Pardon the Shouting

 

 

by John Tyler Connoley

 

August 31, 2005

 

 

Jesus has developed Tourette's Syndrome. I've been thinking this might be a possibility for a while, but it was confirmed last week when Pat Robertson spouted off about the need to assassinate Venezuelan President Hugo Chavez, and then quickly recanted two days later.

There's a long tradition in Christianity of viewing the Church as the body of Christ. According to this point of view, all Christian believers make up the physical manifestation of Jesus on earth. Literally, we believers are Christ's hands, feet, face, and heart.

Within this tradition there has developed an idea that certain people -- Popes, Deacons, Pastors, Priests -- are the voice of Christ. And, in the age of television, these people have become Christ's face to the whole world. Pat Robertson is a prominent feature on the face of Christ, but so are James Dobson, Pope Benedict, Jerry Falwell, and of course the first evangelical U.S. President, George W. Bush.

Unfortunately, in the past few decades, the body of Christ has developed some embarrassing facial tics. These days, Jesus' face regularly contorts in angry scowls, as his mouth spews violent and prejudiced phrases. Watching the news, I'm reminded of the man with Tourette's standing in a bank queue behind an African American customer. He was horrified to hear himself saying, "Nigger. Nigger. Nigger."

The man with Tourette's, who recounted his experience in the movie Twitch and Shout, knew there was nothing he could say or do to explain his involuntary actions to the stranger. All of the people interviewed for that movie told similar stories, and were grateful for friends willing to see them for who they were, despite their twitches and shouts. Their hearts were in the right place, even if their faces didn't always show it. As a Christian, I also hope my friends don't hold the rest of the body responsible for the twitches and shouts of Christ's face.

While Christ's face has been starting wars, equating same-sex relationships with bestiality, considering the benefits of assassination, and calling down hurricanes on wayward cities, the hands and heart of Christ have been continuing the work of healing and loving that characterized his life on earth.

This spring, in the wake of the tsunami in Southeast Asia, millions of Christians around the world joined with other compassionate people and reached hands into pockets to give generously; thousands more carried supplies, rebuilt houses, and tended to broken bones. A friend of my family piled whatever supplies he could fit into a van and drove all over Southern Indonesia, offering fresh water and food without asking anything in return. The same is now happening in Niger, where Christ's hands offer food supplements to starving children. And Christians will certainly be part of the relief effort following hurricane Katrina.

Likewise, while the Pope calls gay people "objectively disordered" and considers making heterosexuality a prerequisite for Christian service, millions of Christian mothers, brothers, and friends embrace their gay family members. Instinctively, these people know Christ's heart should love those the establishment would reject. My church, the United Church of Christ, is filled with such people, and I was grateful for all the hugs and well-wishes my spouse and I received a few weeks ago when we celebrated our fifth anniversary. However, even denominations that seem split over the issue of homosexuality have at their heart a core of loving people who embrace their gay and lesbian family -- I was happy to read about the close vote at the Evangelical Lutheran Church of America's General Synod, knowing it represented a growing acceptance of gay Christians. Let the face of Christ reflexively shout its epithets, Christ's arms hug God's children tightly.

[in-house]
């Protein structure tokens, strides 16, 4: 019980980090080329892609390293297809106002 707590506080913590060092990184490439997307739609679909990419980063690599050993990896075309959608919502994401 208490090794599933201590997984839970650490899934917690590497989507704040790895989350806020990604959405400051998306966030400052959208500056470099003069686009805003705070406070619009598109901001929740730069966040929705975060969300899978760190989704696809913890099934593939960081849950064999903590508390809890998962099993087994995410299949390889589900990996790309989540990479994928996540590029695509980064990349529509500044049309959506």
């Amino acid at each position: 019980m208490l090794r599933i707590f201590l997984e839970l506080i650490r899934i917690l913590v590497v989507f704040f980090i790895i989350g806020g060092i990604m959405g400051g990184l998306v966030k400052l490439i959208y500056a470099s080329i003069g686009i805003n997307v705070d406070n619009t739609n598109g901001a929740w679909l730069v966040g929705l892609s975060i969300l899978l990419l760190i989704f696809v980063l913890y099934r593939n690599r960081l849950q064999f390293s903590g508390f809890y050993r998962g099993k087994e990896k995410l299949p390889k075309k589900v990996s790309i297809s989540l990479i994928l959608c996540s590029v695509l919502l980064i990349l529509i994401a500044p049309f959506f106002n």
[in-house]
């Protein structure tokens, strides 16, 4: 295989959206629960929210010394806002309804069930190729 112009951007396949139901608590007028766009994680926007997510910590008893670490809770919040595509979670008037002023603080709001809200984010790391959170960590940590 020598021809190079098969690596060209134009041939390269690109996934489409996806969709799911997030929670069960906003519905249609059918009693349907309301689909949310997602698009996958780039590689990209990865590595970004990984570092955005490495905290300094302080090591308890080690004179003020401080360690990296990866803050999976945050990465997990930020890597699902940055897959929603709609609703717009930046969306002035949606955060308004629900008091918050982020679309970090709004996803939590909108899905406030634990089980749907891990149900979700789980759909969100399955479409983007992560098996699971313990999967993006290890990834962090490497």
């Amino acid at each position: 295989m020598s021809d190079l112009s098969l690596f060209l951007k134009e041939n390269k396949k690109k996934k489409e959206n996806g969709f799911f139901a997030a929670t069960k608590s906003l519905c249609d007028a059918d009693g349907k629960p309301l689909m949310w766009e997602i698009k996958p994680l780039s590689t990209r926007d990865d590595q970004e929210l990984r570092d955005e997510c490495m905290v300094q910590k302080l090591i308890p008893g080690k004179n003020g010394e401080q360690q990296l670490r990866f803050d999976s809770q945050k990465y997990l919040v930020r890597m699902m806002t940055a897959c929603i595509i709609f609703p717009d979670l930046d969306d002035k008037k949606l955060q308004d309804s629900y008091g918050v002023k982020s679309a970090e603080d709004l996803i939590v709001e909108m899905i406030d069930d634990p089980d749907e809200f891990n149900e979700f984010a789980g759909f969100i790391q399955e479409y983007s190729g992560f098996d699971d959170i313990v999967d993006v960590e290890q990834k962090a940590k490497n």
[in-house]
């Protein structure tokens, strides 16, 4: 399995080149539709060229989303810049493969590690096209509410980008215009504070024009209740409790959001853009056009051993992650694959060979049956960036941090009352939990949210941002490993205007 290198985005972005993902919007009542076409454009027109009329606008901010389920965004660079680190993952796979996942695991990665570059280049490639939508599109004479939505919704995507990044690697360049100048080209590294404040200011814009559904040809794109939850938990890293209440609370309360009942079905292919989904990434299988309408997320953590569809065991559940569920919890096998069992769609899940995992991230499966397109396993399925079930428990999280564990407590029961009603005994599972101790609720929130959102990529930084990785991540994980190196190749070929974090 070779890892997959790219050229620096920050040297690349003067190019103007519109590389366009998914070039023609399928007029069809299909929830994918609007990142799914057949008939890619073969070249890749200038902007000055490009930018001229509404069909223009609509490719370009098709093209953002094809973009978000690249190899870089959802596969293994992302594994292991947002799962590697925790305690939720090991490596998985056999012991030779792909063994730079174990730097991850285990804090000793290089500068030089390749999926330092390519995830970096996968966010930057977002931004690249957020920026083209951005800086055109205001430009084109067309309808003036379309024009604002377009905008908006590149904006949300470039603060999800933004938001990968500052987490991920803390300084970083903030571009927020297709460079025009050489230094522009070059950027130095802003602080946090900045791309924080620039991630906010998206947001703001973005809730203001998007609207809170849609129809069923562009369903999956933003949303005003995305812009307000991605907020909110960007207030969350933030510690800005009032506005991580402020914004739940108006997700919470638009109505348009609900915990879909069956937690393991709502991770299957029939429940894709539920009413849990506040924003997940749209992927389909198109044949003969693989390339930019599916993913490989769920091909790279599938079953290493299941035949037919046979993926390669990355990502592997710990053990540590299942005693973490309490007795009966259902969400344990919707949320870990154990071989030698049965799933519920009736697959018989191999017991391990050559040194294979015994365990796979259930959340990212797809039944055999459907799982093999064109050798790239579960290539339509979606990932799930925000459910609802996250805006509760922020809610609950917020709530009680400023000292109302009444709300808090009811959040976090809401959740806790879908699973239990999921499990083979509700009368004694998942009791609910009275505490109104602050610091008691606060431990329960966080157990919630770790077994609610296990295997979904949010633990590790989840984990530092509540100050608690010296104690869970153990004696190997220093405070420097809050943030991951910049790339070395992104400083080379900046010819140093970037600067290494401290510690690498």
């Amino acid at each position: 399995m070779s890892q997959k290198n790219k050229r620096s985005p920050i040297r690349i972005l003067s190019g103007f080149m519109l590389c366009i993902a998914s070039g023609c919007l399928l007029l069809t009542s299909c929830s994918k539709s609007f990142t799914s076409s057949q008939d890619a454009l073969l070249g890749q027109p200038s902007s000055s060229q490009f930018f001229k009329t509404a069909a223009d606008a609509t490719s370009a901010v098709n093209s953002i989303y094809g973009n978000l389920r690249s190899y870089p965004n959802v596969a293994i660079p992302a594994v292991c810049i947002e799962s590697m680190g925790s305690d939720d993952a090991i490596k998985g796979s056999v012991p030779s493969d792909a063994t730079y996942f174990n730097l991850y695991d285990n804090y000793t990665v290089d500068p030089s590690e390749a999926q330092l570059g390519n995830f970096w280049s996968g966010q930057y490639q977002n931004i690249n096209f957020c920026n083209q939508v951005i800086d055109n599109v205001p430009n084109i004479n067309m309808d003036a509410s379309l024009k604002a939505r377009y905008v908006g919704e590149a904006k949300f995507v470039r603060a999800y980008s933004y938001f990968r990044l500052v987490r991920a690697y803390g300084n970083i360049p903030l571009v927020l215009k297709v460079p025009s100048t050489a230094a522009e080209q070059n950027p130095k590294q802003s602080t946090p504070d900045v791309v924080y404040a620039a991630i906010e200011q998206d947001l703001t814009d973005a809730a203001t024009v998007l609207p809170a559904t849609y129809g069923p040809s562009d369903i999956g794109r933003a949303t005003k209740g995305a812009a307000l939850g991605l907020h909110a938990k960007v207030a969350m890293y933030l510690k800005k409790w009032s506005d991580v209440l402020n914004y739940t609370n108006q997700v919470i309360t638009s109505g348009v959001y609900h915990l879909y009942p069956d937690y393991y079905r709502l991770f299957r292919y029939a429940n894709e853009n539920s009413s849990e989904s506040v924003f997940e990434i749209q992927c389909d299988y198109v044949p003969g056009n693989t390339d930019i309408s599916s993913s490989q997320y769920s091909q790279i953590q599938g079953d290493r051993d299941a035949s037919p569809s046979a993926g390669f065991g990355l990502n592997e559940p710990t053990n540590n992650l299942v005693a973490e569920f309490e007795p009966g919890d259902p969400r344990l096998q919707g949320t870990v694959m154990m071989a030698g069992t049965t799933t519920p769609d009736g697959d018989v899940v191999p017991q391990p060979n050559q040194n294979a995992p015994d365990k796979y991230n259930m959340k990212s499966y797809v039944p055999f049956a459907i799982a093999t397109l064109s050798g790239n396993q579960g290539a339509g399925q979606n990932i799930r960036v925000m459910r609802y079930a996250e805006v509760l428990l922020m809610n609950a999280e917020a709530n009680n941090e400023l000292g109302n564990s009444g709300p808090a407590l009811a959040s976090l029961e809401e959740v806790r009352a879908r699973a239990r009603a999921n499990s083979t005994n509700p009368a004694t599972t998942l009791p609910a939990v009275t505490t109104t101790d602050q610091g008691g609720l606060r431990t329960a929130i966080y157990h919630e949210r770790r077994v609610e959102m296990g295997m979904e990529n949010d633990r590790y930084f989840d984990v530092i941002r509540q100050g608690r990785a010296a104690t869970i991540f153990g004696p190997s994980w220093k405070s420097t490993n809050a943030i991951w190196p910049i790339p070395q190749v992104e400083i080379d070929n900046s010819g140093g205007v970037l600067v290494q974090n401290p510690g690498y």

In Iraq and Afghanistan, Israel and Palestine, the American Friends Service Committee (AFSC) is one of many Christian organizations working toward peace and reconciliation in the Middle East. In the United States, the AFSC also works in schools to offer young people alternatives to war and violence. The World Council of Churches is in the middle of its Decade to Overcome Violence (2001-2010), and has called for an International Day of Prayer for Peace on September 21. At the same time, the National Council of Churches is calling on its members to toll their bells for the fallen in Iraq. And, in a smaller venue, I recently ran across the Center for Action and Contemplation (CAC) in Albuquerque, a Catholic organization that takes young people on trips to Juarez, Mexico, where they live among the poor. With these trips, CAC hopes to jump-start the compassionate hearts of these young Christians.

Certainly it's the face of Christ, twitching and shouting, that makes for interesting newscasts, not the thousands of small gestures performed by Christ's hands motivated by Christ's heart. And we Christians can't expect a mainstream media that thrives on shock and awe to stop highlighting the words of Pat Robertson or the mispronouncements of Rick Santorum -- just as juvenile delinquents will always make fun of a man with Tourette's. However, as a member of the body of Christ, I hope my friends will ignore the uncontrollable rudeness of the face and recognize the heart of Christ that continues to motivate the movements of much of the body of believers.

 

 

 

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